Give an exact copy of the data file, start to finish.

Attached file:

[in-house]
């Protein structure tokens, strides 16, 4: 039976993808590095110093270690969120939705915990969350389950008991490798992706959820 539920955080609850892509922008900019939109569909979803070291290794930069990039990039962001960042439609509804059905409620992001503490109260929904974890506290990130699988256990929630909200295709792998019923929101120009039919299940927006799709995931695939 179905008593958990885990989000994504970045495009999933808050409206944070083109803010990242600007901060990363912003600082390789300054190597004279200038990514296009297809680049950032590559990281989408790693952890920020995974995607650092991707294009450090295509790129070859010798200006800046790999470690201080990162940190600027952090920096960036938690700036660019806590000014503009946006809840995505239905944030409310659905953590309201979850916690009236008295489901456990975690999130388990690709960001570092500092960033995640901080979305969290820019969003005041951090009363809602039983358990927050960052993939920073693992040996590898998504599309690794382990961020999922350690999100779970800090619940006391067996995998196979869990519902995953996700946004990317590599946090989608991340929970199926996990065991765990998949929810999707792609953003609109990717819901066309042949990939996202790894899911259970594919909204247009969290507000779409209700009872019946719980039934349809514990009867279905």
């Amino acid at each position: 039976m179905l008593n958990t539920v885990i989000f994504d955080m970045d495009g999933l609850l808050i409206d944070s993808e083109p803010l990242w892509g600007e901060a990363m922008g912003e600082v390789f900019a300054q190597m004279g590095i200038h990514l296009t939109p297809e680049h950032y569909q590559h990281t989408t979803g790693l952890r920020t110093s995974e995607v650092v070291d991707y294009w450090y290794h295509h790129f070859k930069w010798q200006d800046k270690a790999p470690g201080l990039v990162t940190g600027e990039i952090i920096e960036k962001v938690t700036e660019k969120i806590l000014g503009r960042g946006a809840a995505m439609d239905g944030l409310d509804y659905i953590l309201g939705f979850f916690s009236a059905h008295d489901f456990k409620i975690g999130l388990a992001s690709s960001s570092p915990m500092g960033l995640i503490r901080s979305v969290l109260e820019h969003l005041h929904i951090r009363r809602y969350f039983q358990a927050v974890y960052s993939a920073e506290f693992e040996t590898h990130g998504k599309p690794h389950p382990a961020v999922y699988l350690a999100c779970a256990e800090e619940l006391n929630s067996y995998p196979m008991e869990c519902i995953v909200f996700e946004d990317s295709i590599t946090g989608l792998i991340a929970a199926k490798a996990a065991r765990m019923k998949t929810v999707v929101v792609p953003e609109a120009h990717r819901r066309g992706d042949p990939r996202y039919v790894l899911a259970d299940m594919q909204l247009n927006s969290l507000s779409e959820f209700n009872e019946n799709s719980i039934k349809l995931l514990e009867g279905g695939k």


[in-house]
């Protein structure tokens, strides 16, 4: 039976993808590095110093270690969120939705915990969350389950008991490798992706959820 539920955080609850892509922008900019939109569909979803070291290794930069990039990039962001960042439609509804059905409620992001503490109260929904974890506290990130699988256990929630909200295709792998019923929101120009039919299940927006799709995931695939 179905008593958990885990989000994504970045495009999933808050409206944070083109803010990242600007901060990363912003600082390789300054190597004279200038990514296009297809680049950032590559990281989408790693952890920020995974995607650092991707294009450090295509790129070859010798200006800046790999470690201080990162940190600027952090920096960036938690700036660019806590000014503009946006809840995505239905944030409310659905953590309201979850916690009236008295489901456990975690999130388990690709960001570092500092960033995640901080979305969290820019969003005041951090009363809602039983358990927050960052993939920073693992040996590898998504599309690794382990961020999922350690999100779970800090619940006391067996995998196979869990519902995953996700946004990317590599946090989608991340929970199926996990065991765990998949929810999707792609953003609109990717819901066309042949990939996202790894899911259970594919909204247009969290507000779409209700009872019946719980039934349809514990009867279905």
């Amino acid at each position: 039976m179905l008593n958990t539920v885990i989000f994504d955080m970045d495009g999933l609850l808050i409206d944070s993808e083109p803010l990242w892509g600007e901060a990363m922008g912003e600082v390789f900019a300054q190597m004279g590095i200038h990514l296009t939109p297809e680049h950032y569909q590559h990281t989408t979803g790693l952890r920020t110093s995974e995607v650092v070291d991707y294009w450090y290794h295509h790129f070859k930069w010798q200006d800046k270690a790999p470690g201080l990039v990162t940190g600027e990039i952090i920096e960036k962001v938690t700036e660019k969120i806590l000014g503009r960042g946006a809840a995505m439609d239905g944030l409310d509804y659905i953590l309201g939705f979850f916690s009236a059905h008295d489901f456990k409620i975690g999130l388990a992001s690709s960001s570092p915990m500092g960033l995640i503490r901080s979305v969290l109260e820019h969003l005041h929904i951090r009363r809602y969350f039983q358990a927050v974890y960052s993939a920073e506290f693992e040996t590898h990130g998504k599309p690794h389950p382990a961020v999922y699988l350690a999100c779970a256990e800090e619940l006391n929630s067996y995998p196979m008991e869990c519902i995953v909200f996700e946004d990317s295709i590599t946090g989608l792998i991340a929970a199926k490798a996990a065991r765990m019923k998949t929810v999707v929101v792609p953003e609109a120009h990717r819901r066309g992706d042949p990939r996202y039919v790894l899911a259970d299940m594919q909204l247009n927006s969290l507000s779409e959820f209700n009872e019946n799709s719980i039934k349809l995931l514990e009867g279905g695939k």